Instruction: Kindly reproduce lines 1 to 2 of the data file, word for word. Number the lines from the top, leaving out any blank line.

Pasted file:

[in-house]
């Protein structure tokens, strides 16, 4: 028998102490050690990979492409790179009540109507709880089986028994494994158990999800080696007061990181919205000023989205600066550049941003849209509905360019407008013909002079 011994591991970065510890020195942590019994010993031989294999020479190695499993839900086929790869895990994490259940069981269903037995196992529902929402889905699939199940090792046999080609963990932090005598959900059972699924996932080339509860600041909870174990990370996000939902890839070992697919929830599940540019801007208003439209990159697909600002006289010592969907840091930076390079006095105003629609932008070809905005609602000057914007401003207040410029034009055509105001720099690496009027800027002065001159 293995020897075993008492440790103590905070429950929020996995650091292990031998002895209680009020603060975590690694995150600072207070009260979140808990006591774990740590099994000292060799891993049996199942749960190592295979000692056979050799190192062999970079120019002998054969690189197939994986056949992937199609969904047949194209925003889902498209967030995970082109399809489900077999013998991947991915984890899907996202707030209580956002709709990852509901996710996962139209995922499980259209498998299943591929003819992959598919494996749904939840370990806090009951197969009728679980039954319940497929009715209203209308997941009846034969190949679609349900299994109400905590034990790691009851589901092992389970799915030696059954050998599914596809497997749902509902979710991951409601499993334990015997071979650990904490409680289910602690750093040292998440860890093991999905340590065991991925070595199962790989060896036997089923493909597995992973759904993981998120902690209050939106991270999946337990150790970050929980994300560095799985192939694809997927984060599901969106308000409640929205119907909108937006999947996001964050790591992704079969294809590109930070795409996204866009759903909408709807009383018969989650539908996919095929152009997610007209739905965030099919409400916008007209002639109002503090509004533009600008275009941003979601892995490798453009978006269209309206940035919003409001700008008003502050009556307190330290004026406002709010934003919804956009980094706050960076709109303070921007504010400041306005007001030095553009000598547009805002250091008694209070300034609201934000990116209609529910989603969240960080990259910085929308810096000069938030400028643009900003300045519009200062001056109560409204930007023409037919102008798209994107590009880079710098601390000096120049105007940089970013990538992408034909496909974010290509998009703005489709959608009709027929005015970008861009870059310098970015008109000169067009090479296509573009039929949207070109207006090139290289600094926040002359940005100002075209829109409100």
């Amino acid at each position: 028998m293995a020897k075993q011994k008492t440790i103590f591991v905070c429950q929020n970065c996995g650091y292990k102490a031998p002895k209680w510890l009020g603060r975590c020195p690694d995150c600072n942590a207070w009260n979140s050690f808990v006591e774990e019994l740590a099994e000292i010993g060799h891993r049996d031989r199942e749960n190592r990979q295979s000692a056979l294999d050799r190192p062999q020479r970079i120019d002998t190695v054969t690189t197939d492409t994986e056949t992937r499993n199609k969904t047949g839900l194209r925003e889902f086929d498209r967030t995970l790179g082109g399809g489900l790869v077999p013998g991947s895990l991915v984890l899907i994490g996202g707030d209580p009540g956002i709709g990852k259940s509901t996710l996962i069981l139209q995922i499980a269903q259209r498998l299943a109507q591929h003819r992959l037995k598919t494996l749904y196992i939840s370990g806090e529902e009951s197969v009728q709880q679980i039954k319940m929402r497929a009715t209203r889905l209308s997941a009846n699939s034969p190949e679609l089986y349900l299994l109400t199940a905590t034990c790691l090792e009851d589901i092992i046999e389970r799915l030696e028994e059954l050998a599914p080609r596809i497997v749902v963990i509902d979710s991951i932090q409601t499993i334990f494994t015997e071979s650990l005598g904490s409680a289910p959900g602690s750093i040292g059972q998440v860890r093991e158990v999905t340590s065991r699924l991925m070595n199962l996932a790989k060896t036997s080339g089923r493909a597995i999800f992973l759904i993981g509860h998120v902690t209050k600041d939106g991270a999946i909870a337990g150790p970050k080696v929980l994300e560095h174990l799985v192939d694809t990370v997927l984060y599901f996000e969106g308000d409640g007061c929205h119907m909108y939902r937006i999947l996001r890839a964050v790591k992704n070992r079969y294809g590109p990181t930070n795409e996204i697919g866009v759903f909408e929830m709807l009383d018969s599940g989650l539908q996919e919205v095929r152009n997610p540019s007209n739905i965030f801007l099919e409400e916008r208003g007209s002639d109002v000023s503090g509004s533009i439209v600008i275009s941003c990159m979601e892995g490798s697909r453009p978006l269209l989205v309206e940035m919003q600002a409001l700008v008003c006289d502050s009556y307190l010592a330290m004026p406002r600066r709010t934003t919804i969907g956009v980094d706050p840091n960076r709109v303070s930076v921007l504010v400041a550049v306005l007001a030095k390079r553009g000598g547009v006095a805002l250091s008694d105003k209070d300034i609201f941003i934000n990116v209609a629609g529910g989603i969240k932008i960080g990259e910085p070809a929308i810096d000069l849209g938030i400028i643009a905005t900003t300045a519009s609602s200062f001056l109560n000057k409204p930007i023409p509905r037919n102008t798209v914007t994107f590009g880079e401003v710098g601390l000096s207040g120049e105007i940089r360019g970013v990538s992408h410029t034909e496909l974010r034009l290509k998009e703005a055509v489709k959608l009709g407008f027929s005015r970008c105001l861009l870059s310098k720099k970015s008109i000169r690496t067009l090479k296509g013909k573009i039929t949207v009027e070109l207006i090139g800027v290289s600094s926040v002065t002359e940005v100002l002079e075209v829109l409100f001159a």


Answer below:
[in-house]
């Protein structure tokens, strides 16, 4: 028998102490050690990979492409790179009540109507709880089986028994494994158990999800080696007061990181919205000023989205600066550049941003849209509905360019407008013909002079 011994591991970065510890020195942590019994010993031989294999020479190695499993839900086929790869895990994490259940069981269903037995196992529902929402889905699939199940090792046999080609963990932090005598959900059972699924996932080339509860600041909870174990990370996000939902890839070992697919929830599940540019801007208003439209990159697909600002006289010592969907840091930076390079006095105003629609932008070809905005609602000057914007401003207040410029034009055509105001720099690496009027800027002065001159 293995020897075993008492440790103590905070429950929020996995650091292990031998002895209680009020603060975590690694995150600072207070009260979140808990006591774990740590099994000292060799891993049996199942749960190592295979000692056979050799190192062999970079120019002998054969690189197939994986056949992937199609969904047949194209925003889902498209967030995970082109399809489900077999013998991947991915984890899907996202707030209580956002709709990852509901996710996962139209995922499980259209498998299943591929003819992959598919494996749904939840370990806090009951197969009728679980039954319940497929009715209203209308997941009846034969190949679609349900299994109400905590034990790691009851589901092992389970799915030696059954050998599914596809497997749902509902979710991951409601499993334990015997071979650990904490409680289910602690750093040292998440860890093991999905340590065991991925070595199962790989060896036997089923493909597995992973759904993981998120902690209050939106991270999946337990150790970050929980994300560095799985192939694809997927984060599901969106308000409640929205119907909108937006999947996001964050790591992704079969294809590109930070795409996204866009759903909408709807009383018969989650539908996919095929152009997610007209739905965030099919409400916008007209002639109002503090509004533009600008275009941003979601892995490798453009978006269209309206940035919003409001700008008003502050009556307190330290004026406002709010934003919804956009980094706050960076709109303070921007504010400041306005007001030095553009000598547009805002250091008694209070300034609201934000990116209609529910989603969240960080990259910085929308810096000069938030400028643009900003300045519009200062001056109560409204930007023409037919102008798209994107590009880079710098601390000096120049105007940089970013990538992408034909496909974010290509998009703005489709959608009709027929005015970008861009870059310098970015008109000169067009090479296509573009039929949207070109207006090139290289600094926040002359940005100002075209829109409100």